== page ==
What he said resonated so deeply that I could practically regurgitate that last paragraph in a heartbeat. No other beautiful way to describe how I feel about my own future too. So what if I don’t have a 5 year tangible plan? What matters is achieving the desired feeling about myself, my life, my career and my loved ones. It’s all about the feeling honey.

A weekend with Kiri Sutherland

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This weekend, my mornings was been spent with Kiri Sutherland at Upward Yoga studio practicing LED Ashtanga on Saturday and then attending her workshop today. She is a visiting practitioner from New Zealand and one of the 200 certified Ashtanga Teacher in the world. Coming back from the rigorous training in Vikasa where the all-famous Vikasa Salutations leaves many gasping for breath, I was craving for an equally intense teacher led class since. There is a stark difference between pushing myself in my own daily morning practice, and being pushed by someone else in a classroom setting. Kiri’s class was my first teacher led class since I had gotten back.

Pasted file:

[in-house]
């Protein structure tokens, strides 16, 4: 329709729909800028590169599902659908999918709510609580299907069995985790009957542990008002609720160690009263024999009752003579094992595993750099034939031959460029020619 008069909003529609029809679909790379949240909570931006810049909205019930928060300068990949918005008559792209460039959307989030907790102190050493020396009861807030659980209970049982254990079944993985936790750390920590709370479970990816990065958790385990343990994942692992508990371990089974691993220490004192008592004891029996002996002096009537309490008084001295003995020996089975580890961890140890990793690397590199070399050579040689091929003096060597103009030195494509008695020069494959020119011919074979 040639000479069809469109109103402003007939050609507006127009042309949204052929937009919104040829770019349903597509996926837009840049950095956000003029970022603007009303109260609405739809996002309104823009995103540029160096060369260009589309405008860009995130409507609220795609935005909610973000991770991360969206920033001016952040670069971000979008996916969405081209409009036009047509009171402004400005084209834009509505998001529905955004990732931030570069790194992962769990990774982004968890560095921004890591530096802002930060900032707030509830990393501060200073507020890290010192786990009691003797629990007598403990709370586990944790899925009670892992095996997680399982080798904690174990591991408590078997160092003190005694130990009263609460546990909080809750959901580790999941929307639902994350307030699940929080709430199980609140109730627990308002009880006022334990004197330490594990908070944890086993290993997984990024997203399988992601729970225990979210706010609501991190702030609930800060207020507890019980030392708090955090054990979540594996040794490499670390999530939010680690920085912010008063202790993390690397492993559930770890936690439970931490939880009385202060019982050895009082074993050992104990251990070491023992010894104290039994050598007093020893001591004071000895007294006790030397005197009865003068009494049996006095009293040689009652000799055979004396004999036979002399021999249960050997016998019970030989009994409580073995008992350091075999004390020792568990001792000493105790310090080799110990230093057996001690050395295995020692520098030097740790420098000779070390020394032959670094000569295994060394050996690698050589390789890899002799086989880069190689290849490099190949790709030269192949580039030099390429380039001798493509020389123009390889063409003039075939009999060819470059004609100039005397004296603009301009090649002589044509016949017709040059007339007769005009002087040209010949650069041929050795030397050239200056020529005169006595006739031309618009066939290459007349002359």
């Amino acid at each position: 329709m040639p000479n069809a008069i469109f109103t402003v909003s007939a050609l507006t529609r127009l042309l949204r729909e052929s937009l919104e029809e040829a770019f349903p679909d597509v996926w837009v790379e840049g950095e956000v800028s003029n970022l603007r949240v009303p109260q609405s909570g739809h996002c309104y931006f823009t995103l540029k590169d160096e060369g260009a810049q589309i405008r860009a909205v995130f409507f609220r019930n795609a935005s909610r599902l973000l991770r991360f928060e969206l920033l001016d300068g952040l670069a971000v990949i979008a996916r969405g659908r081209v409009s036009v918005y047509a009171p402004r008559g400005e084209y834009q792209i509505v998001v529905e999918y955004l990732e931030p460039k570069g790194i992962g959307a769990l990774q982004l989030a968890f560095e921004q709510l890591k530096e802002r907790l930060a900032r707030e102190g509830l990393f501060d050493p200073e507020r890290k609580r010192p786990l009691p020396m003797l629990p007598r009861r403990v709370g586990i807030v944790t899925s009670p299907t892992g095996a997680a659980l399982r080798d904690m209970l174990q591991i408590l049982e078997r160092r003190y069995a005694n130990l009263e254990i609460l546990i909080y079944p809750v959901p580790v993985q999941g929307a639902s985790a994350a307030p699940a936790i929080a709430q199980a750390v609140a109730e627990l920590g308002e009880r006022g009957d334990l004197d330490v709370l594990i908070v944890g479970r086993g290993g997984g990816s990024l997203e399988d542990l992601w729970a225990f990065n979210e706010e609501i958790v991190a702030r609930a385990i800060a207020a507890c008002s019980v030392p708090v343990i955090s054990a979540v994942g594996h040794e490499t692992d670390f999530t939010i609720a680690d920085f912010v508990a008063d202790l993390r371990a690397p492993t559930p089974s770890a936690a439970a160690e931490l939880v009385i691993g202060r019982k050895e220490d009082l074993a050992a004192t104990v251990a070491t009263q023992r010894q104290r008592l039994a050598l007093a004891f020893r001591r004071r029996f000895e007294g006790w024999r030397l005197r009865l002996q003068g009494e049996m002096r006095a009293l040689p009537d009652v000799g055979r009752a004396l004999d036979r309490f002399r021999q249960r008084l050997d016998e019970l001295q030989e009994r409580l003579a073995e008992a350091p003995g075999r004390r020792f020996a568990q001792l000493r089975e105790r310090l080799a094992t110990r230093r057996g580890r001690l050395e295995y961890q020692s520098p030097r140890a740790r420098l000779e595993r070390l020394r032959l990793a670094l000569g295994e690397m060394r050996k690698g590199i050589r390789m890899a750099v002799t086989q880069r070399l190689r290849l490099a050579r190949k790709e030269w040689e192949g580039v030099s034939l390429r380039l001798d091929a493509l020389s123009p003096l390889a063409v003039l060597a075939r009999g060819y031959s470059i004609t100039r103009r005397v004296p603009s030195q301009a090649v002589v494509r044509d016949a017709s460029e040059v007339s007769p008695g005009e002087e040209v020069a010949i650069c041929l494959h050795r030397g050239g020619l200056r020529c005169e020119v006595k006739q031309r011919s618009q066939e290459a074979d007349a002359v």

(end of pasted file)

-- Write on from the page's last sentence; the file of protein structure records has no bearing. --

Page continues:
I don’t identify my practice with a specific type of yoga, and Ashtanga with its own rigorous set of poses (even in the primary series) always has me a little bit apprehensive. So when I decided to turn up at Ninie’s studio yesterday, I was warned that it will be a full primary series practice. Then again in hindsight, what else would you be expecting from say..one of the only 200 certified ashtanga teachers in the world right?